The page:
Breastfeeding has a number of benefits. Breast milk is rich in nutrients and has antibodies that are tailored specifically to the needs of your baby. Research suggests that breast milk may lower the risk of Sudden infant death syndrome (SIDS), and it’s also believed that babies who are breastfed are less likely to have allergies, asthma, and diabetes. It can also help with your baby’s weight gain. The long lasting benefits of breastfeeding can be seen well into adulthood.
With the countless benefits that breastfeeding offers, it can be quite disheartening to find yourself struggling to feed your baby. From the moment your baby is born, there are a few things you can do to improve the chances of breastfeeding success.
When do I start breastfeeding?
Unless there are any problems, you shouldn’t be separated from your baby for at least an hour after they’re born. During this time your midwife will help you have skin to skin contact with your baby, which should encourage breastfeeding. Your midwife will help you breastfeed; this will include teaching you how to position your baby so that they can attach effectively, as well as how to express milk.
Holding your baby after birth will help to promote feelings of closeness. During this time, the hormone oxytocin is produced, which promotes lactation. Oxytocin triggers the let-down reflex and can foster bonding, both of which can help make breastfeeding easier.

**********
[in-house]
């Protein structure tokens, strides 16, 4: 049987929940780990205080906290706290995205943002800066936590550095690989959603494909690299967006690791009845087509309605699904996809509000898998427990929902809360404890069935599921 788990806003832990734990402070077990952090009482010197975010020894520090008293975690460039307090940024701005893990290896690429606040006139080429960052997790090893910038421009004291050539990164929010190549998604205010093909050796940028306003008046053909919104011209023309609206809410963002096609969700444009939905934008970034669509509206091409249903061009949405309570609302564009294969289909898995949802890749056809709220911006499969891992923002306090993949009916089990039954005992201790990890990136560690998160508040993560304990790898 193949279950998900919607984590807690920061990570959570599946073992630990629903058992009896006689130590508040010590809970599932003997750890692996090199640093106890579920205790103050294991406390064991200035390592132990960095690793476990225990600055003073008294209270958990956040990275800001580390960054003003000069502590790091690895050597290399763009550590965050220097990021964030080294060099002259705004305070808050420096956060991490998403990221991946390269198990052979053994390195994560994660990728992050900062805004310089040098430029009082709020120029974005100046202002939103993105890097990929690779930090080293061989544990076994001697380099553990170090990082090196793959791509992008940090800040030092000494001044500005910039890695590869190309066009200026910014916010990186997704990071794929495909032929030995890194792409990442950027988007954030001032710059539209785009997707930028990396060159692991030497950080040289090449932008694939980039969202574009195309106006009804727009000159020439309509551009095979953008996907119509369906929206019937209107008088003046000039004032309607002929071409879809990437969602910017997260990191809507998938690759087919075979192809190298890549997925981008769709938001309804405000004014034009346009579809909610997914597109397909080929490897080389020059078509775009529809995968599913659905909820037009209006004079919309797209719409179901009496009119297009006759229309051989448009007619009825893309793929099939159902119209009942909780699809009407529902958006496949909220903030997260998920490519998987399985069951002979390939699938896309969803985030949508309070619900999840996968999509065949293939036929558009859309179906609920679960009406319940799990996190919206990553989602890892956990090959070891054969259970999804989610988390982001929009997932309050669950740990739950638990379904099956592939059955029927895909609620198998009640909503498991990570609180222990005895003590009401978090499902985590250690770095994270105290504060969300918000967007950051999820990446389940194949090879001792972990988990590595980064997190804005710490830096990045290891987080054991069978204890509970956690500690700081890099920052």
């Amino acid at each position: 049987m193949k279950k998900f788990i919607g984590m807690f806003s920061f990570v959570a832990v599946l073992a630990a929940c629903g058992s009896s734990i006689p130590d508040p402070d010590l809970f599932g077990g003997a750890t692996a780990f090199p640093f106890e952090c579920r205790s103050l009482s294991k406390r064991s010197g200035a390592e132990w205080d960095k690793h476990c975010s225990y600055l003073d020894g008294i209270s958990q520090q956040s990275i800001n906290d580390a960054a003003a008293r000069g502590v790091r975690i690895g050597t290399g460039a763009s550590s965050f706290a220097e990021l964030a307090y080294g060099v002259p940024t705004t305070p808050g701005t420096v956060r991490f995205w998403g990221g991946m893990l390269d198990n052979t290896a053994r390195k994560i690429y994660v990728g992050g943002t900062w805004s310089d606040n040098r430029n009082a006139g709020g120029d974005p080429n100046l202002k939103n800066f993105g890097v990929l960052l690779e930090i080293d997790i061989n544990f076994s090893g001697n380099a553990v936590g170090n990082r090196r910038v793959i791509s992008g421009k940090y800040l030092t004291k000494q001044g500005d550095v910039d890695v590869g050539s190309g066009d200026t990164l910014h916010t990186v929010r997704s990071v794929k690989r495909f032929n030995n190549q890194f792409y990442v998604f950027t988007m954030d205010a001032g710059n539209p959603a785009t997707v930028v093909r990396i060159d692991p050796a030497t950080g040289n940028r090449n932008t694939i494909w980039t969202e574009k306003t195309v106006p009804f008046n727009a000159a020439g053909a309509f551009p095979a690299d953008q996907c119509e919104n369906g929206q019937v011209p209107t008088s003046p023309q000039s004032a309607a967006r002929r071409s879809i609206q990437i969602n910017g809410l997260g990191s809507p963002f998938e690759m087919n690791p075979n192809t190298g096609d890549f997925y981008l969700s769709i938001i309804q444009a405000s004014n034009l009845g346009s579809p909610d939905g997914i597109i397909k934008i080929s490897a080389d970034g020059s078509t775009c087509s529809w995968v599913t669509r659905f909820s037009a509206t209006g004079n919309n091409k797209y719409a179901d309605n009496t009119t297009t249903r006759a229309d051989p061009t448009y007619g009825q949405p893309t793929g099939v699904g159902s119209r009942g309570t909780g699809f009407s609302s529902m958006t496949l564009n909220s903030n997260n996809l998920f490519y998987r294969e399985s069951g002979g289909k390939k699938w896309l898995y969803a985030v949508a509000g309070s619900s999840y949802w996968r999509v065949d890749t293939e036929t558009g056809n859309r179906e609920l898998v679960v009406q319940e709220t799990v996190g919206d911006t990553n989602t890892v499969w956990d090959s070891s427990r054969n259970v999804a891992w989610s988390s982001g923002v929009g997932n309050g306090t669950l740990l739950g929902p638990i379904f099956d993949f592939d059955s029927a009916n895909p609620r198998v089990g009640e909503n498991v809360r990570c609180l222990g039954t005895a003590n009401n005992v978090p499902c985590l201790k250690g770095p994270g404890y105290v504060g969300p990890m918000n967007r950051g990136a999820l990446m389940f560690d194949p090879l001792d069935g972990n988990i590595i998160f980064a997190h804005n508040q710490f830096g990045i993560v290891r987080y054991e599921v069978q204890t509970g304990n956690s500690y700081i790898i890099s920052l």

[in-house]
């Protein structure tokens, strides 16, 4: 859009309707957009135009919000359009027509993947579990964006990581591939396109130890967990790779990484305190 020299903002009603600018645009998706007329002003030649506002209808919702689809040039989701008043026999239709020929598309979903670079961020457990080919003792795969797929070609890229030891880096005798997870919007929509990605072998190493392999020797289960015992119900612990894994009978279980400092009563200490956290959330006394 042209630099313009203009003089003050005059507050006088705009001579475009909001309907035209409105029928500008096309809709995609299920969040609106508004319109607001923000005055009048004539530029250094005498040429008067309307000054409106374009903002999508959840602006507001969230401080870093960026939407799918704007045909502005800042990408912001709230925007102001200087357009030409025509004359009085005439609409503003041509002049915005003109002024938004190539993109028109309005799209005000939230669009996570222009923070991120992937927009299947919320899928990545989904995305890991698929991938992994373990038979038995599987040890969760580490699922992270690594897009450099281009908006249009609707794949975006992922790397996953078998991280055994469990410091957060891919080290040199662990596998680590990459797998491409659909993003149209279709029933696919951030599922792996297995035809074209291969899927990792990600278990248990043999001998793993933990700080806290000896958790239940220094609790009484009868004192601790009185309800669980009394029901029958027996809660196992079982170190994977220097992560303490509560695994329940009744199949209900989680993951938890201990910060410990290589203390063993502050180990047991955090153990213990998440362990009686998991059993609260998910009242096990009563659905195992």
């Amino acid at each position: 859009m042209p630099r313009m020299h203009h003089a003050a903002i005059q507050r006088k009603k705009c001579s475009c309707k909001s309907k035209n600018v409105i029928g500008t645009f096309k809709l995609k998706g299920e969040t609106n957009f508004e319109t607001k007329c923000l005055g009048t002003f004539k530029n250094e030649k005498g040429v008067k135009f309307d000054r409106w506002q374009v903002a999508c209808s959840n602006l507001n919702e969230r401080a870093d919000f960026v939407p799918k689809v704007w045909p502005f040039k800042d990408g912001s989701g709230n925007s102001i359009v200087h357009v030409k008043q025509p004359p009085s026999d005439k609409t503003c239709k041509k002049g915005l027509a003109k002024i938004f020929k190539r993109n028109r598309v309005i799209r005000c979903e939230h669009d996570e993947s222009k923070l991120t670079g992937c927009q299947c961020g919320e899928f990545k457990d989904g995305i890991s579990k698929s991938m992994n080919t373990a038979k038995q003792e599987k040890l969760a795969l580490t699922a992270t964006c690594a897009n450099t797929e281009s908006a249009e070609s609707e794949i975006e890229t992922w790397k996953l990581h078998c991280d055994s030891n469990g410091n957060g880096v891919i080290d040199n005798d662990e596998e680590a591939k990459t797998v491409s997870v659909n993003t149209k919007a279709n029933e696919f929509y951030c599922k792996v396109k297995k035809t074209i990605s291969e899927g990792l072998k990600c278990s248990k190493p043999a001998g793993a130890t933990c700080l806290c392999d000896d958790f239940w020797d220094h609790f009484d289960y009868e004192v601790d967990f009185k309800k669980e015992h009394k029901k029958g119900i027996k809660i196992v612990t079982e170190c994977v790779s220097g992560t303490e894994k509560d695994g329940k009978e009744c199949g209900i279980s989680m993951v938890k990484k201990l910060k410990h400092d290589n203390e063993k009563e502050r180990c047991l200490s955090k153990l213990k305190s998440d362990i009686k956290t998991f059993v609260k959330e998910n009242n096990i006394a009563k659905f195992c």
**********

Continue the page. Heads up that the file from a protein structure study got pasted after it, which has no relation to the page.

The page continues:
Breastfeeding is a skill that both you and your baby are learning to do for the first time, and for some it may be harder to get a hang of. But it’s important to remember that, like anything new, breastfeeding will take time and patience.
What do I do if I’m having problems latching?
It may take a while for your baby to learn how to latch on to your breast and feed properly. It’s a myth that babies are born knowing how to latch properly; it takes time and trial and error. Latching on is the way your baby takes your nipple into their mouth to feed and is the most important part of breastfeeding. Without a proper latch your baby won’t get the milk they need, nor will your breasts be stimulated to produce more milk, thereby creating a cycle of poor milk supply and demand.
Some babies have little to no problems attaching, but for most, it takes more time. Here are some tips to help ease into the process:
- Ensure your baby is always tummy to tummy with you. You may need pillows to elevate your baby to nipple height
- Help guide your baby into place, by bringing them toward the breast instead of leaning in towards them, which may cause you back and neck pain
- You can tell that your baby is latched on and suckling when there’s a suck-swallow-breathe pattern
- If you don’t get a good latch, try again. Put your finger into the corner of your baby’s mouth and pull your breast out
- If you’re having trouble getting your baby to latch on, a nipple shield can be an effective tool to give them something larger to aim for at first. Always work with a lactation consultant when using a nipple shield though, as they should ideally be a temporary solution
When your baby is “latched on”, the right way, both lips should pout out and cover nearly all of your areola. Your baby’s jaw should begin to move back and forth. Your baby may make low-pitched swallowing noises instead of smacking noises.